I reread my comment and it seemed totally off-the-wall. I was speaking in response to becca’s first comment that starts with “Fear.” I was speaking to social mobility in the wrong direction and blaming the person for their own downward mobility. “Fault” can not be so easily assigned unless a person knows all the facts. I obviously posted my comment under the wrong comment.

  5. Linda Says:

    “Kids could have crappy parents and still get a great education if all kids had access to great schools. Sure, some kids may be too damaged to benefit from even the best interventions, but what about the bulk of kids who could benefit?” Agreed.

    The parents and supportive family members do have quite an impact on a child’s success in school, though. Even if every kid has an awesome school to attend, when that kid leaves school who is emphasizing how important it is to complete homework and to read independently? If no one is doing so, or if the family members are actually giving the opposite message (“you won’t really get anything from school; get out as fast as possible”) then the kid won’t do very well in school.

    And those kids from such disfunctional family units that they really don’t have a true parent or support…where do they get the message that school is good and they should put effort into doing well in academics? I’m guessing this is how so many kids think they need to become rappers or professional athletes in order to have a good life.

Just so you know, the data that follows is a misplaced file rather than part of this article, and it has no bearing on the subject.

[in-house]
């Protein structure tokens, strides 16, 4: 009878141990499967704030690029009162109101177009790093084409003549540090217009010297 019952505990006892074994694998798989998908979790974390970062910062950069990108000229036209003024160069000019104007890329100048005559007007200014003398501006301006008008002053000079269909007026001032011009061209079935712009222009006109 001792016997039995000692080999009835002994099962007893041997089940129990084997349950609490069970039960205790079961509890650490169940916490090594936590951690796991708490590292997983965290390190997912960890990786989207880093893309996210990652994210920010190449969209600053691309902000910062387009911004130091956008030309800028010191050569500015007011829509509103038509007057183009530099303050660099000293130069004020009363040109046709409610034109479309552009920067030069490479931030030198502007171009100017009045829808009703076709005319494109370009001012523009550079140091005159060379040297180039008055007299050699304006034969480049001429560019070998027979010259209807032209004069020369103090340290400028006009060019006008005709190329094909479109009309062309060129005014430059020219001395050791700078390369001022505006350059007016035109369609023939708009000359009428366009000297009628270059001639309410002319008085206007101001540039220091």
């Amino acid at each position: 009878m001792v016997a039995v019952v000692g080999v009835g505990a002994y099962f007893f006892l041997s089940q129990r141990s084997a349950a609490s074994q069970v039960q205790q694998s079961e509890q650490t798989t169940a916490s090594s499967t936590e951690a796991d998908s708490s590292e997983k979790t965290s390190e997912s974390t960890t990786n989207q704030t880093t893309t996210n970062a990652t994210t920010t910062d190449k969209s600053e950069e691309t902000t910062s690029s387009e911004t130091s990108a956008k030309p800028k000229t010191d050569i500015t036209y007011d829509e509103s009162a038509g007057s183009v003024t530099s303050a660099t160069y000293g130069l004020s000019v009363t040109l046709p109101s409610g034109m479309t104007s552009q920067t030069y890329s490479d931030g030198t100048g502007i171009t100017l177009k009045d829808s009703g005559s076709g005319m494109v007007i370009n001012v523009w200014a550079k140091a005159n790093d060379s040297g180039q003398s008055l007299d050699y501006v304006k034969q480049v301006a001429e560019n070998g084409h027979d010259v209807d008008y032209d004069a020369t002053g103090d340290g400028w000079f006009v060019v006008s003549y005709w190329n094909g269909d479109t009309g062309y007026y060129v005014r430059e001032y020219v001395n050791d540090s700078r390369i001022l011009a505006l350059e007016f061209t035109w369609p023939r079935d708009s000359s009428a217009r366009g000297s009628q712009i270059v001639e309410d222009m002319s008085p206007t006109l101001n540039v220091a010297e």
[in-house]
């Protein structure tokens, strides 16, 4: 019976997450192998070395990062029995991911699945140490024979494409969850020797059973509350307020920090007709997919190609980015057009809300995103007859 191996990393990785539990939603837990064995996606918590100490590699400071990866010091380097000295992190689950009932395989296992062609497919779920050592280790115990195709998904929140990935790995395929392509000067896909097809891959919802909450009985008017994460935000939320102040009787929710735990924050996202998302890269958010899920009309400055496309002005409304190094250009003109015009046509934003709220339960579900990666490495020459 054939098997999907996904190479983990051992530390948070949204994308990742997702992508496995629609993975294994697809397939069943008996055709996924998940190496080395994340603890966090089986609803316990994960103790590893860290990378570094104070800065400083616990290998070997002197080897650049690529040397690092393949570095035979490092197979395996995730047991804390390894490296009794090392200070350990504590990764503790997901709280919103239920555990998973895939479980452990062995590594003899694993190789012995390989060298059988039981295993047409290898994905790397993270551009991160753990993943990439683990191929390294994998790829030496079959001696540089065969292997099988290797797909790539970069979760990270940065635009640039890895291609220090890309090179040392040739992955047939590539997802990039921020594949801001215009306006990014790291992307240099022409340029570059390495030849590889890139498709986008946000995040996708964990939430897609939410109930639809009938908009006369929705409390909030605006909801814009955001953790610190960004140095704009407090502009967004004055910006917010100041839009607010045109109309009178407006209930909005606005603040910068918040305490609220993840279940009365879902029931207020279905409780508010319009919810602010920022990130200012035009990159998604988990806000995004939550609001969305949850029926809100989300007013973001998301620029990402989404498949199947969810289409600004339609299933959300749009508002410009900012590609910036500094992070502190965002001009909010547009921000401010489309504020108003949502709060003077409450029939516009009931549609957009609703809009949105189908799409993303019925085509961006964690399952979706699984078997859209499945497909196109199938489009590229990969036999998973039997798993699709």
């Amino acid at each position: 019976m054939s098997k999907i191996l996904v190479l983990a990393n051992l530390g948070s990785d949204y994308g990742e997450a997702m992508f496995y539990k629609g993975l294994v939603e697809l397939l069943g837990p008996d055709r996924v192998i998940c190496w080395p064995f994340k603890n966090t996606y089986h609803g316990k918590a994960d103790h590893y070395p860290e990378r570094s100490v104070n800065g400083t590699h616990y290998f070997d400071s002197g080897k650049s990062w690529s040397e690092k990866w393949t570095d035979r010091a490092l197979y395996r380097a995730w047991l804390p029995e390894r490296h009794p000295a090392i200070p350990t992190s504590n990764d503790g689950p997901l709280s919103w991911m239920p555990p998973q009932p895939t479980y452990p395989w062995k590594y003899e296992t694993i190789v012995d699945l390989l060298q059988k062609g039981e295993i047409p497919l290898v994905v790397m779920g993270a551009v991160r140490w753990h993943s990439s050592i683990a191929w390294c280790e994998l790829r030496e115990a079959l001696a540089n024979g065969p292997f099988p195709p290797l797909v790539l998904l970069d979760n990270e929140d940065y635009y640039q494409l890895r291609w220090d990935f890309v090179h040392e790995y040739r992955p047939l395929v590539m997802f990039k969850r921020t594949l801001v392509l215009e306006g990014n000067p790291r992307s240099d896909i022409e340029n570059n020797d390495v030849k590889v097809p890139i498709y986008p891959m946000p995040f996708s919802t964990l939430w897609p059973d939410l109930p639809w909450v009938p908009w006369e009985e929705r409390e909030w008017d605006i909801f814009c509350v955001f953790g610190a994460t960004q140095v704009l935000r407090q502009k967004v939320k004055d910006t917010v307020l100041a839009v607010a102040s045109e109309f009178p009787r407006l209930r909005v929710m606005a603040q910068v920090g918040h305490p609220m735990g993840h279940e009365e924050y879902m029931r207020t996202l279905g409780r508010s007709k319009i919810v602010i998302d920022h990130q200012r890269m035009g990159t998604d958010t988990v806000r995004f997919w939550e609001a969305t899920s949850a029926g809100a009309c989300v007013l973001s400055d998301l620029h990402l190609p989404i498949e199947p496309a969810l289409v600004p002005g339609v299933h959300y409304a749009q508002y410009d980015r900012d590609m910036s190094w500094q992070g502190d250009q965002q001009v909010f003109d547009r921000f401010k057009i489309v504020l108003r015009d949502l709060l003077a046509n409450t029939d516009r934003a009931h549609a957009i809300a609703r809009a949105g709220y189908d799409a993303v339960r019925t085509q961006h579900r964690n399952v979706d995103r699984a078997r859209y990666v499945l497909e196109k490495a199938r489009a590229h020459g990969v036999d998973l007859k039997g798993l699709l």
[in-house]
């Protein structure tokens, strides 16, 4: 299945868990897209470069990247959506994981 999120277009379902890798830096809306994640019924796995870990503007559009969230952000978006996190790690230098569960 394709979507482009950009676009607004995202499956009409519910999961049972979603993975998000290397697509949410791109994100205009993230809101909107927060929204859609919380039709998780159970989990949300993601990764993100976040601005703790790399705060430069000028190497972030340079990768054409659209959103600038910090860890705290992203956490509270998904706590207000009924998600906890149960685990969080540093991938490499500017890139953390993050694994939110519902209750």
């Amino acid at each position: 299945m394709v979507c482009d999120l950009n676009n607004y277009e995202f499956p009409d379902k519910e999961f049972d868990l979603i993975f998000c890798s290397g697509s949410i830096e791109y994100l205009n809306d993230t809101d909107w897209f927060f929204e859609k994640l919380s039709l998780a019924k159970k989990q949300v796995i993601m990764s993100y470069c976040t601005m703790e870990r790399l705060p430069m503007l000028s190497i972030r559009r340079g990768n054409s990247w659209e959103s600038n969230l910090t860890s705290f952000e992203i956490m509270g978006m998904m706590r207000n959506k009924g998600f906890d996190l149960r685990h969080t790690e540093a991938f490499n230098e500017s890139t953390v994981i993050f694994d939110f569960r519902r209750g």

Can a child truly get all the support they need for success from teachers and school administrators? How do these folks combat the messages the child receives outside of school that it just isn’t worth their time and effort?

    • nicoleandmaggie Says:

      Perhaps, then, we need to funnel more resources to these folks besides just in K-12 schools. Maybe it’s time for another war on poverty. There’s been some truly great recent research coming out on what worked and didn’t work during the last war on poverty, and wouldn’t it be nice to build on that in the policy arena? No wonder my mom sincerely misses LBJ.

      Can any change happen if we just blame the parents and let things stay as they are? Should we say that we’re helpless to do anything, and that everyone is stuck in the circumstances to which they were born?

      • chacha1 Says:

        One of my favorite young-adult books is “Daddy Long Legs” and I remember the narrator – a penniless orphan being put through college by an anonymous benefactor – describing a sermon she’s just heard on the text that “the poor ye have always with ye; ‘ they were put here in order to keep us charitable.’ ”

        A lot of people, me included, think that there will ALWAYS be poverty. Some people think poverty is a judgement. Some people (me included) think for many people it’s a phase.